The briefing participants are:
- William Hill, deputy associate administrator for Exploration Systems Development
- Mark Geyer, Orion Program manager
- Bryan Austin, Lockheed Martin mission manager
- Mike Sarafin, Orion flight director
- Jeremy Graeber, recovery director
- Ron Fortson, United Launch Alliance director of mission management
Orion will not carry a crew during this first flight test, but will be sent into orbit atop a United Launch Alliance Delta IV Heavy rocket. It will make two orbits of the Earth reaching out about 3,600 miles, 15 times farther than the International Space Station. In a critical element of the test mission, the spacecraft will head into Earth’s atmosphere at high speed to evaluate Orion’s heat shield. That is important because the Orion is designed to take astronauts into deep space on missions to asteroids and eventually Mars. Returning to Earth on such missions means the spacecraft will reenter the atmosphere much faster than previous spacecraft, so the Orion will encounter more heat and thus its shielding will need to be strong enough to handle it.
The launch teams that will work together Dec. 4 to launch the Orion spacecraft practiced the countdown today that will included fueling the core stages of the Delta IV Heavy rocket that will lift Orion on its unmanned flight test. Working in control rooms at Cape Canaveral Air Force Station in Florida, countdown operators followed the same steps they will take on launch day. The simulation also allowed controllers to evaluate the fuel loading and draining systems on the complex rocket before the Orion spacecraft is placed atop the launcher next week.
The Delta IV Heavy – seen on the left as it was when rolled to the pad – is made up of three core stages, each powered by cryogenic liquid oxygen and liquid hydrogen, some of the coldest materials known. The second stage of the rocket also uses the same cryogenic propellants. During the actual flight test, Orion will be launched on a two-orbit mission that will reach 3,600 miles above Earth and take the spacecraft more than 60,000 miles before Orion’s heat shield is tested with a high-speed reentry through the atmosphere. That portion of the test will give engineers what they need to make sure the heat shield can withstand the searing conditions of bringing back astronauts from missions into deep space destinations including, eventually, Mars.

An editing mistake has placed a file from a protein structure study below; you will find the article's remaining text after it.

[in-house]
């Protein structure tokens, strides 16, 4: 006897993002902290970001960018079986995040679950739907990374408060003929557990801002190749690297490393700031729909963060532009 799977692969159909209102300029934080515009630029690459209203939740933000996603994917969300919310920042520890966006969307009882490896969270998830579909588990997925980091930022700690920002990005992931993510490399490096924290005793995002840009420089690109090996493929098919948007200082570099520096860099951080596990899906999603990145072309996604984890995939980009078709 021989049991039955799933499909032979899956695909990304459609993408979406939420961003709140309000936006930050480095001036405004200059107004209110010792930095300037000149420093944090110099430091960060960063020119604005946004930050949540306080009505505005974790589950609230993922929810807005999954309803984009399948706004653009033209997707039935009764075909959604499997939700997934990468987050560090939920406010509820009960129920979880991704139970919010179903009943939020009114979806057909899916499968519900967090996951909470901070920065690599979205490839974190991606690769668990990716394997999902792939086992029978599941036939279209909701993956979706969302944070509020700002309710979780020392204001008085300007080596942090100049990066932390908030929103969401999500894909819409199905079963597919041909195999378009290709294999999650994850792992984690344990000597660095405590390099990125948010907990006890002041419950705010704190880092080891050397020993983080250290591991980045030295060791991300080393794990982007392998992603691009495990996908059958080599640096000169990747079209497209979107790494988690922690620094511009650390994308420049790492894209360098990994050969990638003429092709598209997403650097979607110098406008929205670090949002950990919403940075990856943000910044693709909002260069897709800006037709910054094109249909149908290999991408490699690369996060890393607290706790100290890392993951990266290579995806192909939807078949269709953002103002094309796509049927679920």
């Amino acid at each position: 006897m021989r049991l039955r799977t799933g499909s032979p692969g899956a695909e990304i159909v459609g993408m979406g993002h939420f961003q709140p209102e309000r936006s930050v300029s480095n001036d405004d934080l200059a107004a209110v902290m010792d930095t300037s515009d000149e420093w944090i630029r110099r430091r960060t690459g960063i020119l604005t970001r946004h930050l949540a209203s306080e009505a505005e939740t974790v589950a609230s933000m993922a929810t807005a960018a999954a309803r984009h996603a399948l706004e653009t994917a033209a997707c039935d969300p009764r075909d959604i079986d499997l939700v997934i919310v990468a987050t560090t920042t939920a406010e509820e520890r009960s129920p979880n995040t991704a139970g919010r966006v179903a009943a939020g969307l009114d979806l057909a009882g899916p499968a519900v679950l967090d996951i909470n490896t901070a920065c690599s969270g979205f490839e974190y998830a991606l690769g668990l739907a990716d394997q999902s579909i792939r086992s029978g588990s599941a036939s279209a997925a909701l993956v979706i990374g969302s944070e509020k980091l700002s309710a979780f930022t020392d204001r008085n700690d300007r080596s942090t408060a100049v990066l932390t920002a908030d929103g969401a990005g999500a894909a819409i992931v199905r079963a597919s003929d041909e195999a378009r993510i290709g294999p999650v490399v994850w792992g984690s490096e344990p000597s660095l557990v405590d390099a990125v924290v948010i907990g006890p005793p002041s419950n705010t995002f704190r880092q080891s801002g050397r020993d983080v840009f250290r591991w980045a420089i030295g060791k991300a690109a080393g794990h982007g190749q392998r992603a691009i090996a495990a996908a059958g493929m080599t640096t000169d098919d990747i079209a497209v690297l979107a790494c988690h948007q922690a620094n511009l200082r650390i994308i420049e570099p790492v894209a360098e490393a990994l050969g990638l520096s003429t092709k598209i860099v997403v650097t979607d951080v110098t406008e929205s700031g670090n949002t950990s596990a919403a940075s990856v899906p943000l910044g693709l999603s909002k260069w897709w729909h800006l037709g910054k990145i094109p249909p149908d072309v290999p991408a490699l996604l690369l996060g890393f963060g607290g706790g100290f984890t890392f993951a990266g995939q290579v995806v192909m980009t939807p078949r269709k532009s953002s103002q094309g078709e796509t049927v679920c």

Graphics by Aimee Crane, words by Sarah Schlieder
Orion is launching December 4 on its first test flight. This launch involves more than just a rocket that goes WOOSH! Orion will reach a height of 3,600 miles—15 times higher than the International Space Station—and orbit the Earth twice during the 4.5 hour mission. Want a closer look at what will take place during flight? Here are the eight things you can expect to see on Orion’s first flight.
It’s going to be loud. It’s going to be bright. It’s going to be smoky. Engines are fired, the countdown ends and Orion lifts off into space atop the United Launch Alliance Delta IV Heavy rocket from the launch pad at Cape Canaveral in Florida.
It’s time to fly! The protective panels surrounding the service module are jettisoned and the launch abort system separates from the spacecraft.
Orbit 1 is complete! The upper stage will now fire up again to propel Orion to an altitude of 3,600 miles during its second trip around Earth.
It’s now time to prepare for reentry. The service module and upper stage separate so that only the crew module will return to Earth.
Orion’s first flight will be uncrewed, but that doesn’t mean we can allow Orion to return to Earth upside down. This test flight will help us test the control jets to ensure that they can orient the capsule in the correct reentry position.
After initial air friction slows the capsule from 20,000 mph, Orion will still be descending at 300 mph—too fast for a safe splashdown. A sequence of parachute deployments will create drag to further slow the spacecraft to a comfortable 20 mph.
Orion will splashdown in the Pacific Ocean off the coast of Baja California, where it will be recovered with help from the United States Navy.
Orion’s first flight has been successfully completed. Next step: deep space.